22.  Urges the Member States to ensure the proper implementation and enforcement of current legislation, to notify the Commission, in accordance with Article 15(7) of the Services Directive, of any new and draft laws, regulations or administrative provisions which set requirements as referred to in Article 15(6) of the Services Directive, together with the reasons for those requirements, to avoid unjustified requirements, and to introduce straightforward electronic procedures for obtaining the documents needed for the cross-border provision of services, thereby ensuring a level playing field for businesses and workers while guaranteeing the highest level of consumer protection;

23.  Underlines that increased cross-border mobility can be achieved through the implementation of the principle of mutual recognition, as well as through the coordination of rules across the Member States; highlights that the European Union supports and complements the activities of the Member States in the area of social policy according to Article 153 TFEU, which explicitly states that the EU rules adopted pursuant to Article 153 must not affect the right of Member States to define the fundamental principles of their social security systems and must not significantly affect the financial equilibrium thereof, and must not prevent any Member State from maintaining or introducing more stringent protective measures compatible with the Treaties;

24.  Stresses that people with disabilities continue to face multiple obstacles that make it difficult or impossible to fully benefit from the free movement of services; calls on the Member States to implement without delay the European Accessibility Act, in order to effectively remove barriers for people with disabilities and ensure the availability of accessible services, as well as the suitability of the conditions under which services are provided; highlights the paramount importance of achieving a fully accessible single market that ensures the equal treatment and inclusion of people with disabilities;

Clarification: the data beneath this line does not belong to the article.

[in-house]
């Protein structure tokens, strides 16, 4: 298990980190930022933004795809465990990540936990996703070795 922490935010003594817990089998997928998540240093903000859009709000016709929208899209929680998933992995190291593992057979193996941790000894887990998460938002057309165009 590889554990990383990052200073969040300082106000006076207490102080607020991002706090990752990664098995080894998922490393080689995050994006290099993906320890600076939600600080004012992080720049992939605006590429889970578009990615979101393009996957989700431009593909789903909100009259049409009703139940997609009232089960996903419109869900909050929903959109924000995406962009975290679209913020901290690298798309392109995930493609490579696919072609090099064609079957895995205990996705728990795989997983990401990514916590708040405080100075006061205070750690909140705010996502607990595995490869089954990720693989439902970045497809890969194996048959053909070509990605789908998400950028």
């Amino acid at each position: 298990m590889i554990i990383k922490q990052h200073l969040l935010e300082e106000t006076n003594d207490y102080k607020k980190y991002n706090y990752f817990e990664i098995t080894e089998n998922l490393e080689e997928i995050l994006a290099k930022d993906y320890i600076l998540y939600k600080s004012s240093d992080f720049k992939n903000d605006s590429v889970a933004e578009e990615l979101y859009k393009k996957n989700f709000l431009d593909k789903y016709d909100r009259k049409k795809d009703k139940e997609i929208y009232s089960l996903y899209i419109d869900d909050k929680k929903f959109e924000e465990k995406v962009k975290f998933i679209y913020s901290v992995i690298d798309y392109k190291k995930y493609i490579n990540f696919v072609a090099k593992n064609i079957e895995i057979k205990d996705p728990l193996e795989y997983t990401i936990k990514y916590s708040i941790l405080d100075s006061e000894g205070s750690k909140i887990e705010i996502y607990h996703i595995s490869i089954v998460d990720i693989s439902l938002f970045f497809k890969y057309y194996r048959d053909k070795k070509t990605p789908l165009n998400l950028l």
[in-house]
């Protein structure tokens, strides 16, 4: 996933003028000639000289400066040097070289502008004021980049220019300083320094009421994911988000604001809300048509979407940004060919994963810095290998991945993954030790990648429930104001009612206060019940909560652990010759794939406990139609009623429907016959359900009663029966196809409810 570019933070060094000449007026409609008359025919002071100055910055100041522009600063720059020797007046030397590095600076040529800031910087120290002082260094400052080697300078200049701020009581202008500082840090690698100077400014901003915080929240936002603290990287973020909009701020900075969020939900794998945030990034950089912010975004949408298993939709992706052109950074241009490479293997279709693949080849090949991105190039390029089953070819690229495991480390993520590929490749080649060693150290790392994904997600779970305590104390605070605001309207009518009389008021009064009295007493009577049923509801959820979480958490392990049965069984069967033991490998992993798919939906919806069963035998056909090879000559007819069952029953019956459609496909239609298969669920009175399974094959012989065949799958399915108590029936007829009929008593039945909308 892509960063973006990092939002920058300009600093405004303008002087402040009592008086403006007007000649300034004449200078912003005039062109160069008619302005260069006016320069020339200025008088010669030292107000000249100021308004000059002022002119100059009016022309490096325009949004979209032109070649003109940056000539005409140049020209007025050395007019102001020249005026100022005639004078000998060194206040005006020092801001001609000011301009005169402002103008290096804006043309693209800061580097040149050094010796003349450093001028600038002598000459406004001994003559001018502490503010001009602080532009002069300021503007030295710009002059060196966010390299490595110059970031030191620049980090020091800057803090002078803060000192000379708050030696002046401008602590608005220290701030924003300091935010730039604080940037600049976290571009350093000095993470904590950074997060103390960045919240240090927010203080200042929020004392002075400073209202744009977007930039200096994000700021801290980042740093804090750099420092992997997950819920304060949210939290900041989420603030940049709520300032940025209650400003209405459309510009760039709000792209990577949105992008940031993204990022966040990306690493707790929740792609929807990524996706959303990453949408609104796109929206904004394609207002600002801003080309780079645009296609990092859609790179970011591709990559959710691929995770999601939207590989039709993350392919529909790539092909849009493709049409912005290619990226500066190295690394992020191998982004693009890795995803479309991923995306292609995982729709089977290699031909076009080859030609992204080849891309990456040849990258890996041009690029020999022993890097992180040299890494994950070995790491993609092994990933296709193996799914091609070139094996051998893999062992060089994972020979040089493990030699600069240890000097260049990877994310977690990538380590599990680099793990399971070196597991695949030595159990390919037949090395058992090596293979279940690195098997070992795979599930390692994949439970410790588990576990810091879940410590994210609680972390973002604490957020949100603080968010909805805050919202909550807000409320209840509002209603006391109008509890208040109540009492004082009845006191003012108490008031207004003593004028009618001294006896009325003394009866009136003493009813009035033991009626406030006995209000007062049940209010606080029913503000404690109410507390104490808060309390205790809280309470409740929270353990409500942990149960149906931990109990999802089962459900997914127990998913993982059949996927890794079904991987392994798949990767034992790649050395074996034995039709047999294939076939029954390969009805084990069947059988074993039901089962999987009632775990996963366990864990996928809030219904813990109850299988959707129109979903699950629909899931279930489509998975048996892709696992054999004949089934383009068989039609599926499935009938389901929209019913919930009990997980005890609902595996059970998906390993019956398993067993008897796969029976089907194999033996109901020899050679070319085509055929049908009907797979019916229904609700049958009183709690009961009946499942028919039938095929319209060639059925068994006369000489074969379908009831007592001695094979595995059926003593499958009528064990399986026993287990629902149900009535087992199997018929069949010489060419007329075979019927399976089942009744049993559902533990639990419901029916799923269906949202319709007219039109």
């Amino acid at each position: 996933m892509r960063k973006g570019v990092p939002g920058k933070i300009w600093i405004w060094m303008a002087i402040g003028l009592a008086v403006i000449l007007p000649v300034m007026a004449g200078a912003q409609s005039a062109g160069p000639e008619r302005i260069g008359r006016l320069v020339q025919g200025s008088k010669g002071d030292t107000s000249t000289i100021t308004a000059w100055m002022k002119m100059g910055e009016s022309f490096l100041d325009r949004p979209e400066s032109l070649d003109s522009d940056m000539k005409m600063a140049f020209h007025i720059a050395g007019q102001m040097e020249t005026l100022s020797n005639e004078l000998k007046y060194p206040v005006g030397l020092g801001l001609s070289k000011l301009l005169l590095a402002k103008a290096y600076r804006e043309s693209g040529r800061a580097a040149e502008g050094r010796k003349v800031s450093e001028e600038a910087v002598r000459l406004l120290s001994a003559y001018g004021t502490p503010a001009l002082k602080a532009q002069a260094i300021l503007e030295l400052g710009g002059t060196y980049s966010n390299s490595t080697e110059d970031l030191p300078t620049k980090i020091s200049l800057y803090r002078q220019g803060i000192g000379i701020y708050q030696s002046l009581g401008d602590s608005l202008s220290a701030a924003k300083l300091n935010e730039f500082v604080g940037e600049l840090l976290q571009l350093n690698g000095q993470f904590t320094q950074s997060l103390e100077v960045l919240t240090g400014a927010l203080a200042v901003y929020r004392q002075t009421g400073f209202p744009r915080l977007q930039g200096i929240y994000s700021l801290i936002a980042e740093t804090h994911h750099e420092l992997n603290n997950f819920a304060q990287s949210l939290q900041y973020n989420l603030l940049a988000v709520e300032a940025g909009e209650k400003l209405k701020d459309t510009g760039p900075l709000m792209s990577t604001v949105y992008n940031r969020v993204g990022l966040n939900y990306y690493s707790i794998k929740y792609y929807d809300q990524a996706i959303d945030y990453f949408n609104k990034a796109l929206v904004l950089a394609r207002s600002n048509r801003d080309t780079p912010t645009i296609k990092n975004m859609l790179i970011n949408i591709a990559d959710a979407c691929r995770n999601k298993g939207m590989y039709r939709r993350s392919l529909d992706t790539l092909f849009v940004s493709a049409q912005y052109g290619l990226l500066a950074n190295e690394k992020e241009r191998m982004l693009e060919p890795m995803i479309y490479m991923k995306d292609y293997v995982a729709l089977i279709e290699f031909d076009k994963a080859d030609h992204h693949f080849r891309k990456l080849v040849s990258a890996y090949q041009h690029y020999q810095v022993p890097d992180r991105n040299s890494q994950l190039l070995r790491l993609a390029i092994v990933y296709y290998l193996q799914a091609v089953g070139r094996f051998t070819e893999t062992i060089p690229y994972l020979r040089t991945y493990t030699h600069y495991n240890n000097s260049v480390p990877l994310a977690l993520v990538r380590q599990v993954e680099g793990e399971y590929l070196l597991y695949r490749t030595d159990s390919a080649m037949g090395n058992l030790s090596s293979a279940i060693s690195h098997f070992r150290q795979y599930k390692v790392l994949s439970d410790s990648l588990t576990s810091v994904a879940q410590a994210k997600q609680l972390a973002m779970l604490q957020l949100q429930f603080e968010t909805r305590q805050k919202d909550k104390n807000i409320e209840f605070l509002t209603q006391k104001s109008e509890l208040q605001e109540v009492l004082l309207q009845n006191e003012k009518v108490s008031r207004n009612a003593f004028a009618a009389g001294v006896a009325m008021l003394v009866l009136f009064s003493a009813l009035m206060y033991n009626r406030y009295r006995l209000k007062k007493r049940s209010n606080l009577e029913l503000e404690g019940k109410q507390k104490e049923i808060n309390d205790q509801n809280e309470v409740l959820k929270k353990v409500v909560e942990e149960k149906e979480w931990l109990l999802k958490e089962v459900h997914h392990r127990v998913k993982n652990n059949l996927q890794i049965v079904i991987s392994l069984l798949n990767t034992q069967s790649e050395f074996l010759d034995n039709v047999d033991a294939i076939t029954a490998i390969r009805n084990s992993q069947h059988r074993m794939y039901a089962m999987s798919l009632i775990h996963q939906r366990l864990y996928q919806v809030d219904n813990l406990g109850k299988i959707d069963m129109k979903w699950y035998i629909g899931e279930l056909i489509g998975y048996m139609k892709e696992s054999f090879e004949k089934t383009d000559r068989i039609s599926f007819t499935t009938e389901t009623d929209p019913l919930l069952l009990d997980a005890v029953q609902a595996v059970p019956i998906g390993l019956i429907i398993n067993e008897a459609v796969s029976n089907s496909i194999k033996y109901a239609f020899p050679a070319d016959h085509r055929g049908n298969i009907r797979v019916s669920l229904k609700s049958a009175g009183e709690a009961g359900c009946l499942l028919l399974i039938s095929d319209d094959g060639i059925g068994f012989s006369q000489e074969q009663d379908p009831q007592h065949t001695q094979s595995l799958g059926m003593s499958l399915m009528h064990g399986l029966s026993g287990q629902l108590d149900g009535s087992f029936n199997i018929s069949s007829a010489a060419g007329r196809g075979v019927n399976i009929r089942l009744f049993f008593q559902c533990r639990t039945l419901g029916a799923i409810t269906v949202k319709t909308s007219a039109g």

25.  Calls on the Commission to provide structured assistance and issue guidance to Member States on how to conduct ex ante proportionality assessments of new national regulations relating to services in line with the Proportionality Test Directive;

26.  Calls on the national parliaments to actively engage in supporting the enforcement of existing rules, and to exercise their powers of scrutiny over national authorities;

27.  Urges stakeholders, the business community and social partners to keep playing their part in calling on governments to revitalise the EU services sector and to strengthen both sectoral and cross-sectoral interoperability in areas including the environment, transport and health to work towards interlinked cross-border services; underlines that a sustainable, fair and rule-based single market for services with high social and environmental standards, quality services and fair competition should be promoted by all stakeholders;

Ensuring enforcement of existing legislation

28.  Notes that the free movement of services is at the core of the single market, and could provide substantial economic gains, as well as high environmental, consumer and worker protection standards, when the balance between the market economy and social dimension of the European Union, as laid down in Article 3 of the Treaty on European Union, is respected, provided there is sufficient and active enforcement by the responsible authorities, national courts, and the Commission, and compliance by businesses with national and EU regulations; stresses that borders between Member States should remain open to guarantee the fundamental principles of the EU; highlights that any temporary reintroduction of border controls at internal borders during a crisis situation, such as a health crisis, must be done with care and only as a measure of last resort, based on careful coordination between Member States, as border closures threaten the fundamental principles of the EU, and also stresses that as national confinement rules are lifted, the immediate focus must be on the removal of border controls;

29.  Points out that businesses and consumers across the European Union benefit from adequate implementation and enforcement of existing legislation; encourages the Commission to use all means at its disposal to fully enforce existing rules and to promptly decide on complaints to ensure that relevant issues from an end-user perspective are effectively handled; calls for the assessment of alternative resolution mechanisms and infringement procedures to be applied stringently and without undue delay whenever breaches of the relevant legislation which contravene the proper functioning of the internal market are identified and disproportionate burdens are introduced;

30.  Emphasises that overriding reasons of public interest must only be invoked by Member States when legitimate; underlines, however, the right of Member States to regulate the services sector in the general public interest to protect consumers and the quality of services;